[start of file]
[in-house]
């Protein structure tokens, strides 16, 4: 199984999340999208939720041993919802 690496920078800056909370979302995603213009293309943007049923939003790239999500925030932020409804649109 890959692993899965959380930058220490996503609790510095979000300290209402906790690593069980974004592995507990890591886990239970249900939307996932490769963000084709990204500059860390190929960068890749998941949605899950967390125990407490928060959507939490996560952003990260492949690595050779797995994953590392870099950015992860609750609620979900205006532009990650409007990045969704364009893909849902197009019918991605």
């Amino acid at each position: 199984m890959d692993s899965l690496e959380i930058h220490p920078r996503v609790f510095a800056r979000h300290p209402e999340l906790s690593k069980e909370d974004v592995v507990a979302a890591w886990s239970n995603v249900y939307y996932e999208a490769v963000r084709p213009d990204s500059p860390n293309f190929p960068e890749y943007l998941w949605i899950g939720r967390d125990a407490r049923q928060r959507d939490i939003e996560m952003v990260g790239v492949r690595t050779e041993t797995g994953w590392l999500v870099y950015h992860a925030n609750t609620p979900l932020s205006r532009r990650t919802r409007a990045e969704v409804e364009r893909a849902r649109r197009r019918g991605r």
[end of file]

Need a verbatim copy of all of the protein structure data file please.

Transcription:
[in-house]
């Protein structure tokens, strides 16, 4: 199984999340999208939720041993919802 690496920078800056909370979302995603213009293309943007049923939003790239999500925030932020409804649109 890959692993899965959380930058220490996503609790510095979000300290209402906790690593069980974004592995507990890591886990239970249900939307996932490769963000084709990204500059860390190929960068890749998941949605899950967390125990407490928060959507939490996560952003990260492949690595050779797995994953590392870099950015992860609750609620979900205006532009990650409007990045969704364009893909849902197009019918991605």
């Amino acid at each position: 199984m890959d692993s899965l690496e959380i930058h220490p920078r996503v609790f510095a800056r979000h300290p209402e999340l906790s690593k069980e909370d974004v592995v507990a979302a890591w886990s239970n995603v249900y939307y996932e999208a490769v963000r084709p213009d990204s500059p860390n293309f190929p960068e890749y943007l998941w949605i899950g939720r967390d125990a407490r049923q928060r959507d939490i939003e996560m952003v990260g790239v492949r690595t050779e041993t797995g994953w590392l999500v870099y950015h992860a925030n609750t609620p979900l932020s205006r532009r990650t919802r409007a990045e969704v409804e364009r893909a849902r649109r197009r019918g991605r």